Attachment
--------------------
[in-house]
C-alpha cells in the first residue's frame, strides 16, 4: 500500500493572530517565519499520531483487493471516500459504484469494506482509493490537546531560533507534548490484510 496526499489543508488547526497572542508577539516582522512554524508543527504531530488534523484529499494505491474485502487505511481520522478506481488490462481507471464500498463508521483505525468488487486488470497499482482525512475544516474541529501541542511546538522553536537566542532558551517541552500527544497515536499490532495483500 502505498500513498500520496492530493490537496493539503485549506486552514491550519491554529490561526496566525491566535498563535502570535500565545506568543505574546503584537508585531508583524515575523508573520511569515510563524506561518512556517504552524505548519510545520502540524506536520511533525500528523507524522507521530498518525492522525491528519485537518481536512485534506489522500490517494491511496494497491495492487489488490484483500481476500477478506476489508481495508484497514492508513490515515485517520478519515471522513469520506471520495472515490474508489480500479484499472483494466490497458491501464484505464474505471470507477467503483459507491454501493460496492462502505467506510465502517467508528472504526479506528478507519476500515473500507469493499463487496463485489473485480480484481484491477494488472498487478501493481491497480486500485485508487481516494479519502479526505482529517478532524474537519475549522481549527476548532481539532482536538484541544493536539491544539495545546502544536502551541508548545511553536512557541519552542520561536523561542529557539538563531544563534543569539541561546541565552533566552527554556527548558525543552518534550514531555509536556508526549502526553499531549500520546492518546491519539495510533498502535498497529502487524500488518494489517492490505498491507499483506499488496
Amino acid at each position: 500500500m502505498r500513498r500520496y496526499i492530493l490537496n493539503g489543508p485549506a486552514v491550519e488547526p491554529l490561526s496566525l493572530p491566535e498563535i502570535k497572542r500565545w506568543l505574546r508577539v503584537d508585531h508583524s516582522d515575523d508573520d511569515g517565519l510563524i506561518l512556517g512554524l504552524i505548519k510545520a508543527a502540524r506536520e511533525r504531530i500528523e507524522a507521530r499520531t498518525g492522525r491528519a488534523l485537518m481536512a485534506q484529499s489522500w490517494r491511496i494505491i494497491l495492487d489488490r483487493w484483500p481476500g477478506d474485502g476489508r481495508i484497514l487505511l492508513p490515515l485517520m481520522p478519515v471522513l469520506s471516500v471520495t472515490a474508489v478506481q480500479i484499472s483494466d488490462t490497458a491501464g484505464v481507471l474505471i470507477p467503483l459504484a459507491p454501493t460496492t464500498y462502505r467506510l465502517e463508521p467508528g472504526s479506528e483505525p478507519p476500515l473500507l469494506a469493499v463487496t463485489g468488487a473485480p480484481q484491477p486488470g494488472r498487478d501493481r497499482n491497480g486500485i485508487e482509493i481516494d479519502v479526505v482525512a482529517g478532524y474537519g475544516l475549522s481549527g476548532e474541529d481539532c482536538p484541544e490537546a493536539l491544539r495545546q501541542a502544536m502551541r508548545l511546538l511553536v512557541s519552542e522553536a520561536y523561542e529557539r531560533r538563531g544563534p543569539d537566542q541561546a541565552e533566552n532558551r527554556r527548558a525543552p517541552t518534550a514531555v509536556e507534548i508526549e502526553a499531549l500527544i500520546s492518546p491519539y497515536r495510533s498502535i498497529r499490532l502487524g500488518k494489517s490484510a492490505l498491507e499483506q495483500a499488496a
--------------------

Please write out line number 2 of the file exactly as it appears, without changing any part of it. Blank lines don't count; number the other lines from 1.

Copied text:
C-alpha cells in the first residue's frame, strides 16, 4: 500500500493572530517565519499520531483487493471516500459504484469494506482509493490537546531560533507534548490484510 496526499489543508488547526497572542508577539516582522512554524508543527504531530488534523484529499494505491474485502487505511481520522478506481488490462481507471464500498463508521483505525468488487486488470497499482482525512475544516474541529501541542511546538522553536537566542532558551517541552500527544497515536499490532495483500 502505498500513498500520496492530493490537496493539503485549506486552514491550519491554529490561526496566525491566535498563535502570535500565545506568543505574546503584537508585531508583524515575523508573520511569515510563524506561518512556517504552524505548519510545520502540524506536520511533525500528523507524522507521530498518525492522525491528519485537518481536512485534506489522500490517494491511496494497491495492487489488490484483500481476500477478506476489508481495508484497514492508513490515515485517520478519515471522513469520506471520495472515490474508489480500479484499472483494466490497458491501464484505464474505471470507477467503483459507491454501493460496492462502505467506510465502517467508528472504526479506528478507519476500515473500507469493499463487496463485489473485480480484481484491477494488472498487478501493481491497480486500485485508487481516494479519502479526505482529517478532524474537519475549522481549527476548532481539532482536538484541544493536539491544539495545546502544536502551541508548545511553536512557541519552542520561536523561542529557539538563531544563534543569539541561546541565552533566552527554556527548558525543552518534550514531555509536556508526549502526553499531549500520546492518546491519539495510533498502535498497529502487524500488518494489517492490505498491507499483506499488496